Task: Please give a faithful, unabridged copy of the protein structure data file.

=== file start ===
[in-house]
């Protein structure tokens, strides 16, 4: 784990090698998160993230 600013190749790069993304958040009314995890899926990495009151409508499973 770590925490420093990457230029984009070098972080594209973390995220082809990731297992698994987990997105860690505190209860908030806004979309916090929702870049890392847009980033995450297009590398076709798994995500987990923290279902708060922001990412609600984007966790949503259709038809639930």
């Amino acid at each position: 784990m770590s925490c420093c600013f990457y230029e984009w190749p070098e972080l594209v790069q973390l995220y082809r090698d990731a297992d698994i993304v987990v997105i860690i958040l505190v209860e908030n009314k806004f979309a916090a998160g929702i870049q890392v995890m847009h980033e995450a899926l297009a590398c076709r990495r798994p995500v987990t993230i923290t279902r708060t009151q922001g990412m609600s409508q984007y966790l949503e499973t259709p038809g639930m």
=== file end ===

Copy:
[in-house]
């Protein structure tokens, strides 16, 4: 784990090698998160993230 600013190749790069993304958040009314995890899926990495009151409508499973 770590925490420093990457230029984009070098972080594209973390995220082809990731297992698994987990997105860690505190209860908030806004979309916090929702870049890392847009980033995450297009590398076709798994995500987990923290279902708060922001990412609600984007966790949503259709038809639930």
């Amino acid at each position: 784990m770590s925490c420093c600013f990457y230029e984009w190749p070098e972080l594209v790069q973390l995220y082809r090698d990731a297992d698994i993304v987990v997105i860690i958040l505190v209860e908030n009314k806004f979309a916090a998160g929702i870049q890392v995890m847009h980033e995450a899926l297009a590398c076709r990495r798994p995500v987990t993230i923290t279902r708060t009151q922001g990412m609600s409508q984007y966790l949503e499973t259709p038809g639930m």